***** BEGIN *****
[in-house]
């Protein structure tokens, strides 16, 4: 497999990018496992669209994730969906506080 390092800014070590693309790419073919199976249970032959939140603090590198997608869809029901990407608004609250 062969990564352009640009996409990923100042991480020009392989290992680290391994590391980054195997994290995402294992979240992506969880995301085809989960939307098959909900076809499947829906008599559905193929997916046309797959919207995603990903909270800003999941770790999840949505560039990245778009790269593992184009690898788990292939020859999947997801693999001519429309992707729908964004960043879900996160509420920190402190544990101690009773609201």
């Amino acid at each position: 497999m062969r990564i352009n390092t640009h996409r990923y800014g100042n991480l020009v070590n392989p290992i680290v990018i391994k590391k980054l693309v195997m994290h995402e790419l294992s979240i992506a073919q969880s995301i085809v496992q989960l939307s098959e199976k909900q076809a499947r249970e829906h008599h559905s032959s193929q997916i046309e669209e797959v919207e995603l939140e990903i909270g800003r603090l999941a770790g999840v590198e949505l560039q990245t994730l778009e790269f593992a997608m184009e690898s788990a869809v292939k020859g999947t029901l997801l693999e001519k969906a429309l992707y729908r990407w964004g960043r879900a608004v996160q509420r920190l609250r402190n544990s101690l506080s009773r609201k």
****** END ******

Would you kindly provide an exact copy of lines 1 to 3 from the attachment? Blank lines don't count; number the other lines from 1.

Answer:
[in-house]
């Protein structure tokens, strides 16, 4: 497999990018496992669209994730969906506080 390092800014070590693309790419073919199976249970032959939140603090590198997608869809029901990407608004609250 062969990564352009640009996409990923100042991480020009392989290992680290391994590391980054195997994290995402294992979240992506969880995301085809989960939307098959909900076809499947829906008599559905193929997916046309797959919207995603990903909270800003999941770790999840949505560039990245778009790269593992184009690898788990292939020859999947997801693999001519429309992707729908964004960043879900996160509420920190402190544990101690009773609201």
């Amino acid at each position: 497999m062969r990564i352009n390092t640009h996409r990923y800014g100042n991480l020009v070590n392989p290992i680290v990018i391994k590391k980054l693309v195997m994290h995402e790419l294992s979240i992506a073919q969880s995301i085809v496992q989960l939307s098959e199976k909900q076809a499947r249970e829906h008599h559905s032959s193929q997916i046309e669209e797959v919207e995603l939140e990903i909270g800003r603090l999941a770790g999840v590198e949505l560039q990245t994730l778009e790269f593992a997608m184009e690898s788990a869809v292939k020859g999947t029901l997801l693999e001519k969906a429309l992707y729908r990407w964004g960043r879900a608004v996160q509420r920190l609250r402190n544990s101690l506080s009773r609201k």